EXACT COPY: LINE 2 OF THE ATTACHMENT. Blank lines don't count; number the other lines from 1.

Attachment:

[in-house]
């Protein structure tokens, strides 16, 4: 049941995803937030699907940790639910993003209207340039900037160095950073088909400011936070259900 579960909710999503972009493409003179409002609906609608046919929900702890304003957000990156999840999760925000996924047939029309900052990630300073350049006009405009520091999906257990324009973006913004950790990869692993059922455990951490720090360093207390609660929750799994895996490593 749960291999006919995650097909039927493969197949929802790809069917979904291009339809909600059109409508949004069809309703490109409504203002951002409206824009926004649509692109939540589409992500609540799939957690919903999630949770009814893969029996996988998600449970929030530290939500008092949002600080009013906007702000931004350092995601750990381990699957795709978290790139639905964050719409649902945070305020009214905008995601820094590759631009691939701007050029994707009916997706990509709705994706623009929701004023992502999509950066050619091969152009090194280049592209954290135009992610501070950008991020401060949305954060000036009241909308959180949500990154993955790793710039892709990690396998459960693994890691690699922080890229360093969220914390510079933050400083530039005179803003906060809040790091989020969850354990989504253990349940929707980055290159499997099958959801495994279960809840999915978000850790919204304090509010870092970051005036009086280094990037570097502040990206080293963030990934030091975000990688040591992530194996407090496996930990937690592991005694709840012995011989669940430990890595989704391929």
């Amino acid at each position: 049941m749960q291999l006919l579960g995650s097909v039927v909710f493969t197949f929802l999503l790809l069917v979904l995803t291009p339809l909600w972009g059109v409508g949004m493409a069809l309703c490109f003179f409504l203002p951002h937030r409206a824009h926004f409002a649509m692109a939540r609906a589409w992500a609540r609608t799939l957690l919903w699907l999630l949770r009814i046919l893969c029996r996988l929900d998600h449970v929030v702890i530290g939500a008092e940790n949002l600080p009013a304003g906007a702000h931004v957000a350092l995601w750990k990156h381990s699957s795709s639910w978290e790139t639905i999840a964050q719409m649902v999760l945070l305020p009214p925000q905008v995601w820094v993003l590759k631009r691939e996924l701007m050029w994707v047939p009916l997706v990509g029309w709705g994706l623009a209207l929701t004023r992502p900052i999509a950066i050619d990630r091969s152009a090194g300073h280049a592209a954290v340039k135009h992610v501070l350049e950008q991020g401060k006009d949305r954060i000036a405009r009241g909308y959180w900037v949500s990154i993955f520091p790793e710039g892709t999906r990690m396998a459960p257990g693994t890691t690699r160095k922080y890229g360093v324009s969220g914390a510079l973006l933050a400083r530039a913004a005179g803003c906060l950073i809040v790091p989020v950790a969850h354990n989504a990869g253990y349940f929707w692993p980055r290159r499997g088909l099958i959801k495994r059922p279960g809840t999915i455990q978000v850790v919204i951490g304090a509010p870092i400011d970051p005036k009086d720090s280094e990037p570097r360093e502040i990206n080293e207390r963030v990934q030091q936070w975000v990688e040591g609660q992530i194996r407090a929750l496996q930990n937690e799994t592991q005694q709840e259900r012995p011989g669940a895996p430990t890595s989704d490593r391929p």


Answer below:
């Protein structure tokens, strides 16, 4: 049941995803937030699907940790639910993003209207340039900037160095950073088909400011936070259900 579960909710999503972009493409003179409002609906609608046919929900702890304003957000990156999840999760925000996924047939029309900052990630300073350049006009405009520091999906257990324009973006913004950790990869692993059922455990951490720090360093207390609660929750799994895996490593 749960291999006919995650097909039927493969197949929802790809069917979904291009339809909600059109409508949004069809309703490109409504203002951002409206824009926004649509692109939540589409992500609540799939957690919903999630949770009814893969029996996988998600449970929030530290939500008092949002600080009013906007702000931004350092995601750990381990699957795709978290790139639905964050719409649902945070305020009214905008995601820094590759631009691939701007050029994707009916997706990509709705994706623009929701004023992502999509950066050619091969152009090194280049592209954290135009992610501070950008991020401060949305954060000036009241909308959180949500990154993955790793710039892709990690396998459960693994890691690699922080890229360093969220914390510079933050400083530039005179803003906060809040790091989020969850354990989504253990349940929707980055290159499997099958959801495994279960809840999915978000850790919204304090509010870092970051005036009086280094990037570097502040990206080293963030990934030091975000990688040591992530194996407090496996930990937690592991005694709840012995011989669940430990890595989704391929």